Shanker, 2021; 19–22 in C. smaug Pal, Mirza, Dsouza and Shanker, 2021; and 14–15 in C. wallaceii Pal, Mirza, Dsouza and Shanker, 2021); paravertebral tubercle rows absent (versus paravertebral tubercle rows present in C. aaronbaueri, C. beddomei, C. galaxia, C. nairi, C. nigriventris, C. nimbus, C. maculicollis, C. ornata, C. regalis, C. rubraoculus, C. smaug, and C. wallaceii); A small-sized Cnemaspis SVL 38 mm (versus medium-sized Cnemaspis SVL 40–50 mm: C. nairi; C. nimbus; C. ornata; C. rubraoculus; and C. wallaceii; large-sized Cnemaspis SVL >50 mm: C. anamudiensis Cyriac, Johny, Umesh and Palot, 2018; C. beddomei; C. maculicollis Cyriac, Johny, Umesh and Palot, 2018; and C. smaug); 151–171 longitudinal ventral scales from mental to cloaca (versus 135–140 longitudinal ventral scales from mental to cloaca in C. aaronbaueri, 143–147 in C. nairi, 134–141 in C. nimbus, 148–154 in C. regalis, 122–133 in C. rubraoculus, and 142–150 in C. smaug); 34–44 ventral scales across belly at midbody (versus 31–33 ventral scales across belly at midbody in C. aaronbaueri, 30–34 in C. beddomei and C. smaug, 27–31 in C. galaxia, 32–33 in C. nairi, 26–27 in C. nimbus, and 28–29 in C. wallaceii); 24–27 lamellae under digit IV of pes (versus 20–22 lamellae under digit IV of pes in C. anamudiensis, 21–23 in C. beddomei, 23–24 in C. maculicollis, 22 or 23 in C. nimbus and C. wallaceii, 28–31 in C. ornata, 18 or 19 in C. rubraoculus, 20–22 in C. smaug). (KHANDEKAR et al. 2022)

Coloration: Dorsal ground colour of body, limbs and tail grey; entire head and region anterior to forelimb insertions ochre. Indistinct light preorbital streak runs from nostril to orbit; three light postorbital streaks, uppermost terminating in parietal region, middle at occiput and lowermost continuing until ear opening. A single large central black ocellus on occiput enclosed within a U-shaped light marking and in between uppermost and middle postorbital streaks; a single smaller black ocellus on the right side anterior to forelimb insertions; an incomplete collar at anterior edge of forelimb insertions consisting of a pair of dark blotches flanked posteriorly by a narrower white band on centre of back and small black spot flanked by white band at anterior base of forelimb insertion. Five white spots on vertebral region between forelimbs and tail base, scattered white spots of similar or smaller size on dorsum and femur, larger irregular black blotches scattered on dorsolateral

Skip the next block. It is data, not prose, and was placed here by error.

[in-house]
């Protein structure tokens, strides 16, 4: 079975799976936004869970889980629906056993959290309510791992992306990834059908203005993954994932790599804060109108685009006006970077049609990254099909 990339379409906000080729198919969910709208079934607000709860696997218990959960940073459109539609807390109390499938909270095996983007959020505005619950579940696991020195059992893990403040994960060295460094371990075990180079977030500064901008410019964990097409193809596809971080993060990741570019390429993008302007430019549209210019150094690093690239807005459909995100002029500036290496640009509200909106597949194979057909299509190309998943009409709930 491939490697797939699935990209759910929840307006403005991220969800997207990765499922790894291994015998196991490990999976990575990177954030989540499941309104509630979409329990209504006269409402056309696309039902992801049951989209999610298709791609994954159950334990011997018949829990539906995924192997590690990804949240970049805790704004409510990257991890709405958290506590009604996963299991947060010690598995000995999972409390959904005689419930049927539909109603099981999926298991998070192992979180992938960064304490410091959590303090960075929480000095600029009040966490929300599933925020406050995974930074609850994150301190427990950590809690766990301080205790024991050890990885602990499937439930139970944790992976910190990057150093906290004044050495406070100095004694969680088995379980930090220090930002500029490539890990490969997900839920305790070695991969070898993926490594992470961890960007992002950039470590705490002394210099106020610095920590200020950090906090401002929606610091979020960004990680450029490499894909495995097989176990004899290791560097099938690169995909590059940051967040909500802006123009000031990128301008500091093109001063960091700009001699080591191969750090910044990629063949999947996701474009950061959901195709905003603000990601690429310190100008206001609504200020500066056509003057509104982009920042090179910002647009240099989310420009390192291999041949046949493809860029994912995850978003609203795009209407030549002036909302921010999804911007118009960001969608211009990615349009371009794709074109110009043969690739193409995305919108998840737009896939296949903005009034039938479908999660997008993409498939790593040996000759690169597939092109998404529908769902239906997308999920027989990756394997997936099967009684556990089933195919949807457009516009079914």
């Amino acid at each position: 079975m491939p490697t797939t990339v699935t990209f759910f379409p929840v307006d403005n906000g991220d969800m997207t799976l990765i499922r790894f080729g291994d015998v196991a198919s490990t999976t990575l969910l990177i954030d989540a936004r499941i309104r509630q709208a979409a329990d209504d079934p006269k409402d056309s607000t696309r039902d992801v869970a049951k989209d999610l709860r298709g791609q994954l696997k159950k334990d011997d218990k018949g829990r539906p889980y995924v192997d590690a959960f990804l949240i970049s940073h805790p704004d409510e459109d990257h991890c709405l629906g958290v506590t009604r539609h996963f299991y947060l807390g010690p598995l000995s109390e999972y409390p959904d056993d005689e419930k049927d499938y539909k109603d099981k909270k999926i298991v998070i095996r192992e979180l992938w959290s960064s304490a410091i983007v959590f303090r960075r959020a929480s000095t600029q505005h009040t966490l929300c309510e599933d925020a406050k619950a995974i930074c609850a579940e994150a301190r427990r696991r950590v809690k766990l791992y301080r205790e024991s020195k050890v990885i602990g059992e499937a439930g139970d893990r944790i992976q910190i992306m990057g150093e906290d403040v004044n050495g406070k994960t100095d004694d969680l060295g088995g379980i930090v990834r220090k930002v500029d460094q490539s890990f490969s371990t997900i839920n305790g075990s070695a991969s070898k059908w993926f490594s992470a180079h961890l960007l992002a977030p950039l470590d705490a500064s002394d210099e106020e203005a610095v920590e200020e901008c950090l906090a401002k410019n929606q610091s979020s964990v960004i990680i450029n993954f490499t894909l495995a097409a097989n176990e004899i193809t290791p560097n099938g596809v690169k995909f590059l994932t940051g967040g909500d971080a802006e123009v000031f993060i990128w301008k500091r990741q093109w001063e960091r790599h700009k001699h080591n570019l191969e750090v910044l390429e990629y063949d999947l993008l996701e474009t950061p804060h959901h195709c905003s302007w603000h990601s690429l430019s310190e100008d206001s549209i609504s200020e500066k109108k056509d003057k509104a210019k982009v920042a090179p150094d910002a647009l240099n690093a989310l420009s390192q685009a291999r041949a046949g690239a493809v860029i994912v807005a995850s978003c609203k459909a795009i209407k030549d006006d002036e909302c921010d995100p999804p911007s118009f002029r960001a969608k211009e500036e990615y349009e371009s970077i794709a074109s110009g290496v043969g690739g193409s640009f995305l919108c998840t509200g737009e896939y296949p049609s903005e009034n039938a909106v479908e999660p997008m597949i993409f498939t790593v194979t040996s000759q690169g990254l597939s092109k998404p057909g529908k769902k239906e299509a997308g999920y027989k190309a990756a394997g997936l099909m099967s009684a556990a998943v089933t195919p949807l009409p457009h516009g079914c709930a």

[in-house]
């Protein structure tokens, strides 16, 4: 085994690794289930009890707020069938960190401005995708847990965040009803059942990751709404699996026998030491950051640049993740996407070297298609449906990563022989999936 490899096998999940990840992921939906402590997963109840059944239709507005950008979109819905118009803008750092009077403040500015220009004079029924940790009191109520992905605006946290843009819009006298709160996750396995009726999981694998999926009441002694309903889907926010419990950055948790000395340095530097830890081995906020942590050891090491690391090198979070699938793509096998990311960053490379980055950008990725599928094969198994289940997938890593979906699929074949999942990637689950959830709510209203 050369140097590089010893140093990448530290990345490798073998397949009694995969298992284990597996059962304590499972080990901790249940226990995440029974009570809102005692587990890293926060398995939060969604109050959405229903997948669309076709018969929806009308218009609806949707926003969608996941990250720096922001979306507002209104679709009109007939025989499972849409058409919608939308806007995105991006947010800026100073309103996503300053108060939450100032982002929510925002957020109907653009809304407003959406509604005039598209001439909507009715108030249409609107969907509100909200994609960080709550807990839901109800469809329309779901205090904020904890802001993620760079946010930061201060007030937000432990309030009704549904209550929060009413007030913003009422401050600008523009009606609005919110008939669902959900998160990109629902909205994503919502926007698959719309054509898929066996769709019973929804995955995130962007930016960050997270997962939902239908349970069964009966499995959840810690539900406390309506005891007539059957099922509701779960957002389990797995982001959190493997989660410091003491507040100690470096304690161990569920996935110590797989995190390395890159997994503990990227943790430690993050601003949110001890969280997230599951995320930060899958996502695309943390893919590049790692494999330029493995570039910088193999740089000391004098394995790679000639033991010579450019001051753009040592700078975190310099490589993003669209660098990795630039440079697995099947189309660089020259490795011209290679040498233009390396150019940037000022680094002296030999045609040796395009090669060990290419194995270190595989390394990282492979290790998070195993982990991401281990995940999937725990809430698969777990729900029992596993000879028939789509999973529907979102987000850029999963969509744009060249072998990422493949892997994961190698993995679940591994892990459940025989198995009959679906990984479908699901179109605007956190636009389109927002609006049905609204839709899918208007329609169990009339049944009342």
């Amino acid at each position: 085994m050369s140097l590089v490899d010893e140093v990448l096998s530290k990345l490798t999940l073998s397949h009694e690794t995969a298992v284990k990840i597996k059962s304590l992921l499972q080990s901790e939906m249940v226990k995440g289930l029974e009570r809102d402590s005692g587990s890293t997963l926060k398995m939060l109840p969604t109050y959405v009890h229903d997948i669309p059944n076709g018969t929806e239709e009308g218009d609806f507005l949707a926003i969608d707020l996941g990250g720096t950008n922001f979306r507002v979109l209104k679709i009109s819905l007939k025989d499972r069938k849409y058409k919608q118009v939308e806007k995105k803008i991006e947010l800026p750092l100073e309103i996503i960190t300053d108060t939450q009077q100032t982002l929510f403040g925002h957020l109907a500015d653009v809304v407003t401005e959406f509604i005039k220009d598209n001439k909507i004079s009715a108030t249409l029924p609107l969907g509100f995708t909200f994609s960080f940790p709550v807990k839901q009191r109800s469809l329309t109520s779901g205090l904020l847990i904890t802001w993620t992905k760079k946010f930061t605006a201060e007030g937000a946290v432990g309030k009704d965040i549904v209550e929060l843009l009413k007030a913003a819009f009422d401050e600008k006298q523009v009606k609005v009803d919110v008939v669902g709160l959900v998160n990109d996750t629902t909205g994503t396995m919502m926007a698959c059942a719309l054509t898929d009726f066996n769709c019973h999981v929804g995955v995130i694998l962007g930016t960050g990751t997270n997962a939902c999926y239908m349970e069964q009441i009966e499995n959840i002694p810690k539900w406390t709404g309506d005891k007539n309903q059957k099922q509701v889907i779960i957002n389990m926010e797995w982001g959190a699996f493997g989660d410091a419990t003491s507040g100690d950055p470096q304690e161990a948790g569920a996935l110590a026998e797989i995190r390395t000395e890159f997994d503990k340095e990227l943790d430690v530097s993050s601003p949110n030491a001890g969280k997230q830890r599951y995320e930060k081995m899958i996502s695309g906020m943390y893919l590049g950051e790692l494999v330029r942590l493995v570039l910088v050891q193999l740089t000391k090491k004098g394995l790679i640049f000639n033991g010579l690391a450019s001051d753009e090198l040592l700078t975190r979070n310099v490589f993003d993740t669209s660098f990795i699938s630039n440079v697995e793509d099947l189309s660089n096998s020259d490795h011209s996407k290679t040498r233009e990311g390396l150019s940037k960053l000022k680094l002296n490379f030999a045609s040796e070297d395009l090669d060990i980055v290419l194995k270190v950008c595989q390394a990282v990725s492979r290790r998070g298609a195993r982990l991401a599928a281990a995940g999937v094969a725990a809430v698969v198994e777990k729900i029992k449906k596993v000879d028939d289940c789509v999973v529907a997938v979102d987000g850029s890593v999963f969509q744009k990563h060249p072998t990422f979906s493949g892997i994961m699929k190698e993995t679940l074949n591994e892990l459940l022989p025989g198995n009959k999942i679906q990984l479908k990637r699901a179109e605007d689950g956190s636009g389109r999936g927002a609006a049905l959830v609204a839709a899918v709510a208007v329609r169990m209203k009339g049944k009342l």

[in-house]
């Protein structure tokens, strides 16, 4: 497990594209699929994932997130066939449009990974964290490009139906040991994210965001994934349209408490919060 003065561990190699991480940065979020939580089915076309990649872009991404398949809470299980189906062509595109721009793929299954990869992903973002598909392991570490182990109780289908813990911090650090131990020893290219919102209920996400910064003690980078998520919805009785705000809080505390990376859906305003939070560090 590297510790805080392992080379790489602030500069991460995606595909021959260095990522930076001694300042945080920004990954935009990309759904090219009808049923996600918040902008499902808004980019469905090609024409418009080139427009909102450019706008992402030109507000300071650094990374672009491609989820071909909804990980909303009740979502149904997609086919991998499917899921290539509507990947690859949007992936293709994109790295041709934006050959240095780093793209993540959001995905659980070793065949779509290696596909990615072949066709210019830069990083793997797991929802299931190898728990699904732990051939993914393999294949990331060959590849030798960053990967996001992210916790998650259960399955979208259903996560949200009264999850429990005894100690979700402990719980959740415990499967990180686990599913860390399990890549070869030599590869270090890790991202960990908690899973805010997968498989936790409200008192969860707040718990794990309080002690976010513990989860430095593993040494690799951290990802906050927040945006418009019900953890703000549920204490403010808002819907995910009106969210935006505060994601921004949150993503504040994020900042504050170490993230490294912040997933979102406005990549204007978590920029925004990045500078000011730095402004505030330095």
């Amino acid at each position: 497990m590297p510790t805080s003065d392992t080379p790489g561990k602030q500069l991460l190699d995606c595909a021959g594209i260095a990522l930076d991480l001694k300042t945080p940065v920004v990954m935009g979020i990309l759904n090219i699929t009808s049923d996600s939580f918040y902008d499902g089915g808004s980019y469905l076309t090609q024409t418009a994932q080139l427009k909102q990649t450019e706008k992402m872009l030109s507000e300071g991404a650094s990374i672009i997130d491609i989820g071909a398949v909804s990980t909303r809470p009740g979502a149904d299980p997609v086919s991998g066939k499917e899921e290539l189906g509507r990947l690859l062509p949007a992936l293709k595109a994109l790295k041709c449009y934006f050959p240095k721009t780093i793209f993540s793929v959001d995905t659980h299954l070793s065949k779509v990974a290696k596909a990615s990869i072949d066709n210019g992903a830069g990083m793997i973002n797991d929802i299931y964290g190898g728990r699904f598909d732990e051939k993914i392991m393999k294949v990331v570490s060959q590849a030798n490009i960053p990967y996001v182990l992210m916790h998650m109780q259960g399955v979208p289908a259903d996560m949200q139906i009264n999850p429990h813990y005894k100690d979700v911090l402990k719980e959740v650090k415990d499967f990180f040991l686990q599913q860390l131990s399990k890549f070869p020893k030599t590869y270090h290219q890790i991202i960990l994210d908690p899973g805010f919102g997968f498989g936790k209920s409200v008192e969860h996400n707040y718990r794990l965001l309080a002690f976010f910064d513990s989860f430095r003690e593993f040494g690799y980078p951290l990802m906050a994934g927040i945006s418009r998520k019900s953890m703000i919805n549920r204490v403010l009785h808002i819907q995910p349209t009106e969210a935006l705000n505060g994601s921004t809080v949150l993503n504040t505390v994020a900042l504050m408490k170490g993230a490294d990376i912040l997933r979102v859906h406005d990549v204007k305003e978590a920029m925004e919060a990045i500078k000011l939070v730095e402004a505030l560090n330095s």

aspect of back (two on left side and one on right). Original tail with indistinct lighter bands, digits with numerous light grey bands. Ventral surfaces of body, limbs and tail light grey with some scattered darker scales especially in centre of belly, throat and underside of neck ochre with scattered darker scales. Pupil black, iris reddish with a light orange ring lining pupil. (KHANDEKAR et al. 2022) 
CommentBehavior: Individuals were observed active during the daytime (morning to afternoon, 0930–1300 hrs). 
EtymologyThe specific epithet, azhagu (a-lha-gu, also sometimes transliterated as alaku), is the Tamil word for beauty (அழகு) and is used as a noun in apposition for this beautiful new species. 
  • Khandekar, A., Thackeray, T., & Agarwal, I. 2022. Three more novel species of South Asian Cnemaspis Strauch, 1887 (Squamata, Gekkonidae) from Kalakad Mundanthurai Tiger Reserve, Tamil Nadu, India. Vertebrate Zoology, 72, 385-422 - get paper here